How To: Transfer Files Over SSH with SCP

In this article, you will learn how to transfer files over SSH by using ‘scp’. If you need to transfer files over a network, this is one way to do so. There are numerous other options to transfer files over a network, and this is just one of them. Feel free to leave a comment sharing other ways you use to transfer files over SSH.

We have had quite a number of articles about SSH. It stands for “Secure Shell” and you can click to find a collection of SSH articles. If you’re entirely new to SSH, you’d probably enjoy learning how to install/enable SSH. As mentioned, there have been a bunch of articles covering this subject.

Today, we’ll be using ‘scp’, which defines itself as:

OpenSSH secure file copy

It shares quite a bit of similarity with the ‘cp’ command, a command we oddly haven’t covered yet. That’s not too important. We’ll eventually get to that article and maybe remember to link back to this one. What’s important to know is that it shares some similar features and syntax.

So, today we’re going to use ‘scp’ to transfer files over SSH, over a network. It’s a pretty good skill to know, as copying files is probably the 2nd most frequently used feature over SSH, with device management being first. At least it’d be 2nd most for me, I’m not sure what you all do with it.

Transfer Files Over SSH with scp:

This article requires an open terminal, like many other articles on this site. If you don’t know how to open the terminal, you can do so with your keyboard – just press CTRL + ALT + T and your default terminal should open.

You’re also going to need a device you can SSH into, and I can’t really help you with that. You can always install OpenSSH on your desktop and practice by using SSH over localhost. 

Now, with your terminal open, it’s time to transfer a file. The very most basic command to copy a file to the remote server would be:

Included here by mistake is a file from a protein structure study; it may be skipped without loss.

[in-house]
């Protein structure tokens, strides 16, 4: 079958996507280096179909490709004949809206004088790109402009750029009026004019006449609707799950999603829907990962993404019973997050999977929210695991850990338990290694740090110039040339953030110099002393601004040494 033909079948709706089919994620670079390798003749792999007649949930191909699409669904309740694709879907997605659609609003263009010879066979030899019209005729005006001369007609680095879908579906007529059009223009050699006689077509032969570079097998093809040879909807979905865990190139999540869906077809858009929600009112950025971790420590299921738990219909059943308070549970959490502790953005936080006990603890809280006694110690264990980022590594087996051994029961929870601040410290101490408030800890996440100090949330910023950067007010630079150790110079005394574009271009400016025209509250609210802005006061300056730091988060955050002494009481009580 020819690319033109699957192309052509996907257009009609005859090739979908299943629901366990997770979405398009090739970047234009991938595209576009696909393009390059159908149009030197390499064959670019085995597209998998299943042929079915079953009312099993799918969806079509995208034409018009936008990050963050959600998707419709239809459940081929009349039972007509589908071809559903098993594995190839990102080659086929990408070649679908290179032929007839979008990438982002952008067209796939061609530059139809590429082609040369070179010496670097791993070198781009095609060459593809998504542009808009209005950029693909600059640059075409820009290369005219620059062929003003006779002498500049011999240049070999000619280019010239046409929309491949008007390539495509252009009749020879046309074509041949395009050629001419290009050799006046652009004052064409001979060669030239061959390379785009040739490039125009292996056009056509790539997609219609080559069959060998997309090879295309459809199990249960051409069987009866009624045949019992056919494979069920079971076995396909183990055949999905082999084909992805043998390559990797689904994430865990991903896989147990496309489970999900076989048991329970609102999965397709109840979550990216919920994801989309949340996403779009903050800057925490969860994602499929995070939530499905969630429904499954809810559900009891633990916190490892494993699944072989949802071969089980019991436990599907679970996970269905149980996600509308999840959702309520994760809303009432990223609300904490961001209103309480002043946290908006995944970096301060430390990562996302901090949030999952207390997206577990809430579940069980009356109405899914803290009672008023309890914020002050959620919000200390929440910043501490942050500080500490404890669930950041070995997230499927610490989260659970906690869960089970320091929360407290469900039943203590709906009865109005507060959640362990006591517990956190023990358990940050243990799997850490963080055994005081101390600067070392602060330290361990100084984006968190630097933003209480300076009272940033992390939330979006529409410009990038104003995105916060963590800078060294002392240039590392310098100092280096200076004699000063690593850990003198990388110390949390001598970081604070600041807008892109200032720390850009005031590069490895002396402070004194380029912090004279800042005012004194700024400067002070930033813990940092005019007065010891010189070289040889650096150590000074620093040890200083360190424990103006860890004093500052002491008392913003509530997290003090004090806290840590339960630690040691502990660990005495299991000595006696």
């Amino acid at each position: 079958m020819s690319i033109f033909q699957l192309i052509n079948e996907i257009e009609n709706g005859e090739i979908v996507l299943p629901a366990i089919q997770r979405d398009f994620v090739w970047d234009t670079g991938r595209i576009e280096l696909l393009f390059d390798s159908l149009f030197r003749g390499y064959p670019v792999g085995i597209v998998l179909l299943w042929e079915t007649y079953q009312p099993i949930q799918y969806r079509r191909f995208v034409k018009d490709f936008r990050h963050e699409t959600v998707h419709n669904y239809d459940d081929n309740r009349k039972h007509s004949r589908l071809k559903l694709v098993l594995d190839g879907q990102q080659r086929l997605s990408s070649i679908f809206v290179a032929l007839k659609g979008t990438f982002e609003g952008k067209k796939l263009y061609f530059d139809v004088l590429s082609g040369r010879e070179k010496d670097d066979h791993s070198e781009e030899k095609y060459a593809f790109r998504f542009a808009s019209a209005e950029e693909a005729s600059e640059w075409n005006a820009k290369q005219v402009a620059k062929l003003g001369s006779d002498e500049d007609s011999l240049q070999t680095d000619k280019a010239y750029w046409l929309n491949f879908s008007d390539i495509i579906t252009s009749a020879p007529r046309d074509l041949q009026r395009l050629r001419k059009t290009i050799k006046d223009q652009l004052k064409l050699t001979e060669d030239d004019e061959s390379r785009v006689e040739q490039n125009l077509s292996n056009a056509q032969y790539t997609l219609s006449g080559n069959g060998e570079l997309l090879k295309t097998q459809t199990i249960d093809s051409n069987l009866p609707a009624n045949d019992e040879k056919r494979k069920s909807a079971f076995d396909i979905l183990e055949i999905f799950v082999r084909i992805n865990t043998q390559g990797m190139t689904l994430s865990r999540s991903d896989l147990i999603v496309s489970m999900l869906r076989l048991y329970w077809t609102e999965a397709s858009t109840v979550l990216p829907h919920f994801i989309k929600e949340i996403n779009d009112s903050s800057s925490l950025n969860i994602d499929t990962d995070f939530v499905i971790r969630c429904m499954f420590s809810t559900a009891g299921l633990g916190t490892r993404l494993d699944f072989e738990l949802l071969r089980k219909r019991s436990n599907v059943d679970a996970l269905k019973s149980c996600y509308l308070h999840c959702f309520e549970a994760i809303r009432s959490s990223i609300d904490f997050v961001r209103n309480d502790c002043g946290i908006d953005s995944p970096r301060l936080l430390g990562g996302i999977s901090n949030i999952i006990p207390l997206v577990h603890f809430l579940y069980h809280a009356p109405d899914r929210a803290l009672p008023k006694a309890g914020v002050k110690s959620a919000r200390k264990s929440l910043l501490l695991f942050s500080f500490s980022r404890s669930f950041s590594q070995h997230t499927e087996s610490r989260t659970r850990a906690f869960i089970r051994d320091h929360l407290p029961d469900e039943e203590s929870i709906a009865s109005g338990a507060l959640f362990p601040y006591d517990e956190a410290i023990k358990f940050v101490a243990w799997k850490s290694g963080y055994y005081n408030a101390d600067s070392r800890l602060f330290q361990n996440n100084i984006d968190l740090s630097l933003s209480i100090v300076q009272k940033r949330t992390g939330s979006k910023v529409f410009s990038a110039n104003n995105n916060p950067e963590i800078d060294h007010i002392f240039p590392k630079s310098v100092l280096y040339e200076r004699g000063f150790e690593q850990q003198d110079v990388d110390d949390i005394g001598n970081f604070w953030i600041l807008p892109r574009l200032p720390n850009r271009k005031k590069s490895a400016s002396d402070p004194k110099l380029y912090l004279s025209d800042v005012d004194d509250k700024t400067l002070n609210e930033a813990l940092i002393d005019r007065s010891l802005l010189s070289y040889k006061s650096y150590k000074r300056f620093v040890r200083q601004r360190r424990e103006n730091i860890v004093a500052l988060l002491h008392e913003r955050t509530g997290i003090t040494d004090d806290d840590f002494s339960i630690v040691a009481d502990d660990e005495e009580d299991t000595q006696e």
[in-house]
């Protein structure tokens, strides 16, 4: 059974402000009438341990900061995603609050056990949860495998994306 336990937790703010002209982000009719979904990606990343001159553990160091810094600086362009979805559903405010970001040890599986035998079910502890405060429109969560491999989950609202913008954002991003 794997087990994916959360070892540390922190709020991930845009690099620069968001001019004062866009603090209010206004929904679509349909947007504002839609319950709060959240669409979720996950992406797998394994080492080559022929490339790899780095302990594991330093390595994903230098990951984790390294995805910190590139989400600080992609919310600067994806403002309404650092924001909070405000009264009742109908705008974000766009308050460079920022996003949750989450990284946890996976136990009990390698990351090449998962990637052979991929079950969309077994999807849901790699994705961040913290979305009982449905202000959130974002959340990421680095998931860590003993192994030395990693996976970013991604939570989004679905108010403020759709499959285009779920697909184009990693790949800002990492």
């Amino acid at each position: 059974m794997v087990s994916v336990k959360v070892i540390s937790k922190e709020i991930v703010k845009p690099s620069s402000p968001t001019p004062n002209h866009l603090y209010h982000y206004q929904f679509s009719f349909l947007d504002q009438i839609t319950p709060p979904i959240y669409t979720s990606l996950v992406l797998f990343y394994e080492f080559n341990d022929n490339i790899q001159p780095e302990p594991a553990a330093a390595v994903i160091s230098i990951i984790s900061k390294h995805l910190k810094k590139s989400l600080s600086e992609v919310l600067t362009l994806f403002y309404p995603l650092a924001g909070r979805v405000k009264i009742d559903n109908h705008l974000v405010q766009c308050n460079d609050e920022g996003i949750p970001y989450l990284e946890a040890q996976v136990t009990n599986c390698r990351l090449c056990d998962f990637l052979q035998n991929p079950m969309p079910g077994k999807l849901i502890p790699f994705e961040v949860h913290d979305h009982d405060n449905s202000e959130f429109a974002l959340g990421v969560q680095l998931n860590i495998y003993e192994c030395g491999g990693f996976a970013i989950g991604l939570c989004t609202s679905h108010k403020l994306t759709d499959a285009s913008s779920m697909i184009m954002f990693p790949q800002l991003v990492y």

You can also copy multiple files to the remote server:

You can copy all files from the directory you’re in (on the local device) easily enough. It’s just our beloved asterisk.

If you want to copy the files from the folder in AND the files from the folders in that directory (recursively), then the command just requires a -r flag.

You can actually go the other direction. If you want to transfer remote files to your local device, then you’d be looking at this command:

From that, you can use the above commands, extrapolate if you will, for ways to transfer the file to your local device from the remote device. It’s not terribly difficult, and ‘scp’ is something everyone should know if they’re working with remote computers on a regular basis.

By the way, setting up SSH on your computer isn’t a bad idea. Sometimes a malfunctioning computer can be accessed via SSH when nothing else will work. I have SSH installed (and secured) on pretty much every computer in the house.

Closure:

See? Now you know how to use ‘scp’ to copy files over a network via SSH. It’s a pretty awesome skill to have and one you may need until the end of time, or at least as long as Linux lasts as an operating system – which should be quite a long time. So, it’s in your best interests to learn how to use ‘scp’ with at least a basic level of skill.